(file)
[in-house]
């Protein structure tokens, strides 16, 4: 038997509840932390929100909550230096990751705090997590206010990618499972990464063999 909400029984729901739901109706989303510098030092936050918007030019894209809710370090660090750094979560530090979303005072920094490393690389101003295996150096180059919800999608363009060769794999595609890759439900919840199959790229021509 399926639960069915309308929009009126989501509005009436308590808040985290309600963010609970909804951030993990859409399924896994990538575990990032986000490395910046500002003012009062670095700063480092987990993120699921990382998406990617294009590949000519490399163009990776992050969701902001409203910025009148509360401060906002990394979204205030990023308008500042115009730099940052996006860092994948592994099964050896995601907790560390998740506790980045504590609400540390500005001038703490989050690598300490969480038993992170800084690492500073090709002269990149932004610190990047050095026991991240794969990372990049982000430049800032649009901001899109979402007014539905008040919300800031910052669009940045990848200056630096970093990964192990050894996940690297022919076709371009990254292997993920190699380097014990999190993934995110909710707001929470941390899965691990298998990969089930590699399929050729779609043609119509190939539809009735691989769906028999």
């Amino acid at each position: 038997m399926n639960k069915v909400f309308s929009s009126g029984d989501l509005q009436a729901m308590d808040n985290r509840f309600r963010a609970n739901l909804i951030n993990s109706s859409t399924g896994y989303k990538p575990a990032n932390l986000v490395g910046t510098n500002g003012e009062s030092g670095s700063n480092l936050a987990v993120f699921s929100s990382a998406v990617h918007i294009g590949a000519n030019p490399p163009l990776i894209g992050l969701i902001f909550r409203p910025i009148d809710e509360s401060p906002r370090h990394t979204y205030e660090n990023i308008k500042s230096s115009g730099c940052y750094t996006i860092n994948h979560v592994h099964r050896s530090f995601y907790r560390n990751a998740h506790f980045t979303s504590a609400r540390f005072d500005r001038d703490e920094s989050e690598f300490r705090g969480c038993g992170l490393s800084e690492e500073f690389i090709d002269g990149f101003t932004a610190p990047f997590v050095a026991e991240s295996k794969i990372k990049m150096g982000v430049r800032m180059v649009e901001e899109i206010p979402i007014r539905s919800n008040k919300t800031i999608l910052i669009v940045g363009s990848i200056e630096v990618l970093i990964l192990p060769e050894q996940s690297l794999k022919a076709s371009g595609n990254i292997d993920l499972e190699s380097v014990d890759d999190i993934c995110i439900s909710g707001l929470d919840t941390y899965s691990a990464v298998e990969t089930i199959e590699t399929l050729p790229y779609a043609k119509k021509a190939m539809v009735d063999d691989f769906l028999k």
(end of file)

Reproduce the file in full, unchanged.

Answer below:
[in-house]
């Protein structure tokens, strides 16, 4: 038997509840932390929100909550230096990751705090997590206010990618499972990464063999 909400029984729901739901109706989303510098030092936050918007030019894209809710370090660090750094979560530090979303005072920094490393690389101003295996150096180059919800999608363009060769794999595609890759439900919840199959790229021509 399926639960069915309308929009009126989501509005009436308590808040985290309600963010609970909804951030993990859409399924896994990538575990990032986000490395910046500002003012009062670095700063480092987990993120699921990382998406990617294009590949000519490399163009990776992050969701902001409203910025009148509360401060906002990394979204205030990023308008500042115009730099940052996006860092994948592994099964050896995601907790560390998740506790980045504590609400540390500005001038703490989050690598300490969480038993992170800084690492500073090709002269990149932004610190990047050095026991991240794969990372990049982000430049800032649009901001899109979402007014539905008040919300800031910052669009940045990848200056630096970093990964192990050894996940690297022919076709371009990254292997993920190699380097014990999190993934995110909710707001929470941390899965691990298998990969089930590699399929050729779609043609119509190939539809009735691989769906028999």
């Amino acid at each position: 038997m399926n639960k069915v909400f309308s929009s009126g029984d989501l509005q009436a729901m308590d808040n985290r509840f309600r963010a609970n739901l909804i951030n993990s109706s859409t399924g896994y989303k990538p575990a990032n932390l986000v490395g910046t510098n500002g003012e009062s030092g670095s700063n480092l936050a987990v993120f699921s929100s990382a998406v990617h918007i294009g590949a000519n030019p490399p163009l990776i894209g992050l969701i902001f909550r409203p910025i009148d809710e509360s401060p906002r370090h990394t979204y205030e660090n990023i308008k500042s230096s115009g730099c940052y750094t996006i860092n994948h979560v592994h099964r050896s530090f995601y907790r560390n990751a998740h506790f980045t979303s504590a609400r540390f005072d500005r001038d703490e920094s989050e690598f300490r705090g969480c038993g992170l490393s800084e690492e500073f690389i090709d002269g990149f101003t932004a610190p990047f997590v050095a026991e991240s295996k794969i990372k990049m150096g982000v430049r800032m180059v649009e901001e899109i206010p979402i007014r539905s919800n008040k919300t800031i999608l910052i669009v940045g363009s990848i200056e630096v990618l970093i990964l192990p060769e050894q996940s690297l794999k022919a076709s371009g595609n990254i292997d993920l499972e190699s380097v014990d890759d999190i993934c995110i439900s909710g707001l929470d919840t941390y899965s691990a990464v298998e990969t089930i199959e590699t399929l050729p790229y779609a043609k119509k021509a190939m539809v009735d063999d691989f769906l028999k």